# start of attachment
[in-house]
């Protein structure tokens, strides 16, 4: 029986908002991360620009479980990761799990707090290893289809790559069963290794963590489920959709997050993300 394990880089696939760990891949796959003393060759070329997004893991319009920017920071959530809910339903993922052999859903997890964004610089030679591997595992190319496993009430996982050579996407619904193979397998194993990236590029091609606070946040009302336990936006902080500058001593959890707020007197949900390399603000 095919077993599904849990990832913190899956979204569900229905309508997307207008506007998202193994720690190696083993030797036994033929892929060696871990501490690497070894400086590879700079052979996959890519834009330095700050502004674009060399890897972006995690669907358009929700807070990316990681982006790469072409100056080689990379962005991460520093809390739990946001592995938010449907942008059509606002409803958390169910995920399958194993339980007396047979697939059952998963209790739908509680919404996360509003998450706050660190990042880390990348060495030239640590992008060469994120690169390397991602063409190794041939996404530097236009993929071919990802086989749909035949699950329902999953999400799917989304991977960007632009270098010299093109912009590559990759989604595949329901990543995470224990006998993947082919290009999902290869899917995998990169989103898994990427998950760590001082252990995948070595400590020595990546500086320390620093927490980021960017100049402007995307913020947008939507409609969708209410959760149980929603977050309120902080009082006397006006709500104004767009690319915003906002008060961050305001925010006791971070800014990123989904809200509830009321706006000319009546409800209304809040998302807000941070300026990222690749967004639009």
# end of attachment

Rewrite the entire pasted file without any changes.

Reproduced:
[in-house]
């Protein structure tokens, strides 16, 4: 029986908002991360620009479980990761799990707090290893289809790559069963290794963590489920959709997050993300 394990880089696939760990891949796959003393060759070329997004893991319009920017920071959530809910339903993922052999859903997890964004610089030679591997595992190319496993009430996982050579996407619904193979397998194993990236590029091609606070946040009302336990936006902080500058001593959890707020007197949900390399603000 095919077993599904849990990832913190899956979204569900229905309508997307207008506007998202193994720690190696083993030797036994033929892929060696871990501490690497070894400086590879700079052979996959890519834009330095700050502004674009060399890897972006995690669907358009929700807070990316990681982006790469072409100056080689990379962005991460520093809390739990946001592995938010449907942008059509606002409803958390169910995920399958194993339980007396047979697939059952998963209790739908509680919404996360509003998450706050660190990042880390990348060495030239640590992008060469994120690169390397991602063409190794041939996404530097236009993929071919990802086989749909035949699950329902999953999400799917989304991977960007632009270098010299093109912009590559990759989604595949329901990543995470224990006998993947082919290009999902290869899917995998990169989103898994990427998950760590001082252990995948070595400590020595990546500086320390620093927490980021960017100049402007995307913020947008939507409609969708209410959760149980929603977050309120902080009082006397006006709500104004767009690319915003906002008060961050305001925010006791971070800014990123989904809200509830009321706006000319009546409800209304809040998302807000941070300026990222690749967004639009």